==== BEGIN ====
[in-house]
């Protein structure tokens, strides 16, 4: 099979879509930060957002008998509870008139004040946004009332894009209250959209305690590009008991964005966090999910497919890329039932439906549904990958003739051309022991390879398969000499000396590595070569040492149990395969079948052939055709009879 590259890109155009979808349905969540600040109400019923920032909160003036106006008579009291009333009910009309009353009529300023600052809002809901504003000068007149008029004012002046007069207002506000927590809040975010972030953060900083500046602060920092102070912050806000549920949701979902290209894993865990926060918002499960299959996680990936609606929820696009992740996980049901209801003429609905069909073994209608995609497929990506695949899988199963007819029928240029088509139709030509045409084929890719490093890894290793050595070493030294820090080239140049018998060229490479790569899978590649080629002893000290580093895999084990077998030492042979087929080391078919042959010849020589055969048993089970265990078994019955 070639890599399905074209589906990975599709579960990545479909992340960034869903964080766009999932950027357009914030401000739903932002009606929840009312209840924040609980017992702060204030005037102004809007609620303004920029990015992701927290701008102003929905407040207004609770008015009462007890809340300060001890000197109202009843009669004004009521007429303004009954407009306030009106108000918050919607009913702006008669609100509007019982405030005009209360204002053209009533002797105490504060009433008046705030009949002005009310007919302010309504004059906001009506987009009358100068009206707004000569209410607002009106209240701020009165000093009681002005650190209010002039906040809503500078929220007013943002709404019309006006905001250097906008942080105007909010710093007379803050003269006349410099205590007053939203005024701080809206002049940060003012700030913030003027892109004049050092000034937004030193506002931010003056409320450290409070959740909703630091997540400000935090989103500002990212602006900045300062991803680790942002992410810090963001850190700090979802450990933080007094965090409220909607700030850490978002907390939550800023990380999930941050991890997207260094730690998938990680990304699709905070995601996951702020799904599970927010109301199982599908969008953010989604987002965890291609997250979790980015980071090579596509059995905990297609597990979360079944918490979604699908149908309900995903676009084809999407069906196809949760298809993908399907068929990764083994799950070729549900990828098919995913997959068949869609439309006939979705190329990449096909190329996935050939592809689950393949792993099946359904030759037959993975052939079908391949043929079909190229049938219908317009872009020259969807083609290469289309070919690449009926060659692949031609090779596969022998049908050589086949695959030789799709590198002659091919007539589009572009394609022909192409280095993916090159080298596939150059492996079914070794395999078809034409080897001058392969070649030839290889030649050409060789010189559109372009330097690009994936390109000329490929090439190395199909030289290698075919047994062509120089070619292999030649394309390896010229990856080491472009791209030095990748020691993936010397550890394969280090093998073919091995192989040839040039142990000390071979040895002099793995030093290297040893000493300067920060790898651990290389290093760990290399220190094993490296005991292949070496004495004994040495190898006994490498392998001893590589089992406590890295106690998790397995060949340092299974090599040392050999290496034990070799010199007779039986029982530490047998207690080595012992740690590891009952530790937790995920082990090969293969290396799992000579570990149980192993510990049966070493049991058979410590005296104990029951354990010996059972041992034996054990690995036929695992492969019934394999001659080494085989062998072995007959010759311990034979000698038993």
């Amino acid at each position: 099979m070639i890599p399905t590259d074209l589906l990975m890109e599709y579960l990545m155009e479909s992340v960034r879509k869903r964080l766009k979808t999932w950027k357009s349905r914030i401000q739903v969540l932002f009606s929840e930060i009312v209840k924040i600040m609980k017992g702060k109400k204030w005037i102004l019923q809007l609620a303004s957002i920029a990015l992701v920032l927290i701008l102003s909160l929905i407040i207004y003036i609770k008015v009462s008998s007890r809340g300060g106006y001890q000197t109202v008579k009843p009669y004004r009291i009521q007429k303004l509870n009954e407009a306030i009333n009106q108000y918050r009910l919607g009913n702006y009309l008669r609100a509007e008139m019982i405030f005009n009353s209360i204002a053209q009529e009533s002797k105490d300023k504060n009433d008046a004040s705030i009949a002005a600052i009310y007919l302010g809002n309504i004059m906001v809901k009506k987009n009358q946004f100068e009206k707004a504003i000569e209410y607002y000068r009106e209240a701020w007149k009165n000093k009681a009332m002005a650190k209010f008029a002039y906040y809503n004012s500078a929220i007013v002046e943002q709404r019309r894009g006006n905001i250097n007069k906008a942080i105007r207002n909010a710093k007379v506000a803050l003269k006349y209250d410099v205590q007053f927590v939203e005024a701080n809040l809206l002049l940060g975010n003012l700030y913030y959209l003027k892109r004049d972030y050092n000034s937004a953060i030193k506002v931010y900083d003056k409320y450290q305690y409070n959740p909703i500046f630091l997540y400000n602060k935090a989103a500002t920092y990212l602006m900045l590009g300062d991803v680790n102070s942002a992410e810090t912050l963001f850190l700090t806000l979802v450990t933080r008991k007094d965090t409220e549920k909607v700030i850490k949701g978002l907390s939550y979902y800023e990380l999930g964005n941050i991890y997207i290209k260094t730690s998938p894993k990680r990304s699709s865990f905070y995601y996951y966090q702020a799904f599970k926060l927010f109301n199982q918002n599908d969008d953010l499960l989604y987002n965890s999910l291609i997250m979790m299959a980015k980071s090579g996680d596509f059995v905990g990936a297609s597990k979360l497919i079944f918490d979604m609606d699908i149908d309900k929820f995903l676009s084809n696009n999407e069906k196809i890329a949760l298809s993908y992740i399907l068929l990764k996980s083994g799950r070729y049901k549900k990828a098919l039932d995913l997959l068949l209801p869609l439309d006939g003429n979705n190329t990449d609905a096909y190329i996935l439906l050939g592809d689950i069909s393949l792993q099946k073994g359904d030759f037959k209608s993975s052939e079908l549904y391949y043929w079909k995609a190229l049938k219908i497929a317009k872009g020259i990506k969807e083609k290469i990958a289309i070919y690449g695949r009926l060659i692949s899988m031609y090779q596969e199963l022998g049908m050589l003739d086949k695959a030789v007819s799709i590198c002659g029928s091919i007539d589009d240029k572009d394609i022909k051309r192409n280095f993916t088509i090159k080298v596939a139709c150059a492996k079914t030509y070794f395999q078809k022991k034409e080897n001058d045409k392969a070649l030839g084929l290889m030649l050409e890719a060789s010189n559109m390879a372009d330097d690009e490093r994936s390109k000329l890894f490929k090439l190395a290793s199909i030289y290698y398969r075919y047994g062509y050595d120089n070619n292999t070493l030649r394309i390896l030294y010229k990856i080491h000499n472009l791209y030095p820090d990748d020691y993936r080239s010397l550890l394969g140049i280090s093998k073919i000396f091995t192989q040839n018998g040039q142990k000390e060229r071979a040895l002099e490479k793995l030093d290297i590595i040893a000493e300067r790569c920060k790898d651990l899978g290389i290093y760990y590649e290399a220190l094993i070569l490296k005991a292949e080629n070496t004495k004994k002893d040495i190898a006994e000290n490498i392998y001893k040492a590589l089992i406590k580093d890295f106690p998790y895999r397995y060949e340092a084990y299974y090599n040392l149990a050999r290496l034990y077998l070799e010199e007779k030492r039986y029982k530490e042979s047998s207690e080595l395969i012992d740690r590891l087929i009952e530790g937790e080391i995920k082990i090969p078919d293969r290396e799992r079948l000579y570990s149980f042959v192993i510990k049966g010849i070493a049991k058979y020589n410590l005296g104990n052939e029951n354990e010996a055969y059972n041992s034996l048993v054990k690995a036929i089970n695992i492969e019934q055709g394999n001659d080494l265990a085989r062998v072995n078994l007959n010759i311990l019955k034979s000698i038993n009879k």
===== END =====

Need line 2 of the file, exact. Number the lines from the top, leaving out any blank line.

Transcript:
């Protein structure tokens, strides 16, 4: 099979879509930060957002008998509870008139004040946004009332894009209250959209305690590009008991964005966090999910497919890329039932439906549904990958003739051309022991390879398969000499000396590595070569040492149990395969079948052939055709009879 590259890109155009979808349905969540600040109400019923920032909160003036106006008579009291009333009910009309009353009529300023600052809002809901504003000068007149008029004012002046007069207002506000927590809040975010972030953060900083500046602060920092102070912050806000549920949701979902290209894993865990926060918002499960299959996680990936609606929820696009992740996980049901209801003429609905069909073994209608995609497929990506695949899988199963007819029928240029088509139709030509045409084929890719490093890894290793050595070493030294820090080239140049018998060229490479790569899978590649080629002893000290580093895999084990077998030492042979087929080391078919042959010849020589055969048993089970265990078994019955 070639890599399905074209589906990975599709579960990545479909992340960034869903964080766009999932950027357009914030401000739903932002009606929840009312209840924040609980017992702060204030005037102004809007609620303004920029990015992701927290701008102003929905407040207004609770008015009462007890809340300060001890000197109202009843009669004004009521007429303004009954407009306030009106108000918050919607009913702006008669609100509007019982405030005009209360204002053209009533002797105490504060009433008046705030009949002005009310007919302010309504004059906001009506987009009358100068009206707004000569209410607002009106209240701020009165000093009681002005650190209010002039906040809503500078929220007013943002709404019309006006905001250097906008942080105007909010710093007379803050003269006349410099205590007053939203005024701080809206002049940060003012700030913030003027892109004049050092000034937004030193506002931010003056409320450290409070959740909703630091997540400000935090989103500002990212602006900045300062991803680790942002992410810090963001850190700090979802450990933080007094965090409220909607700030850490978002907390939550800023990380999930941050991890997207260094730690998938990680990304699709905070995601996951702020799904599970927010109301199982599908969008953010989604987002965890291609997250979790980015980071090579596509059995905990297609597990979360079944918490979604699908149908309900995903676009084809999407069906196809949760298809993908399907068929990764083994799950070729549900990828098919995913997959068949869609439309006939979705190329990449096909190329996935050939592809689950393949792993099946359904030759037959993975052939079908391949043929079909190229049938219908317009872009020259969807083609290469289309070919690449009926060659692949031609090779596969022998049908050589086949695959030789799709590198002659091919007539589009572009394609022909192409280095993916090159080298596939150059492996079914070794395999078809034409080897001058392969070649030839290889030649050409060789010189559109372009330097690009994936390109000329490929090439190395199909030289290698075919047994062509120089070619292999030649394309390896010229990856080491472009791209030095990748020691993936010397550890394969280090093998073919091995192989040839040039142990000390071979040895002099793995030093290297040893000493300067920060790898651990290389290093760990290399220190094993490296005991292949070496004495004994040495190898006994490498392998001893590589089992406590890295106690998790397995060949340092299974090599040392050999290496034990070799010199007779039986029982530490047998207690080595012992740690590891009952530790937790995920082990090969293969290396799992000579570990149980192993510990049966070493049991058979410590005296104990029951354990010996059972041992034996054990690995036929695992492969019934394999001659080494085989062998072995007959010759311990034979000698038993």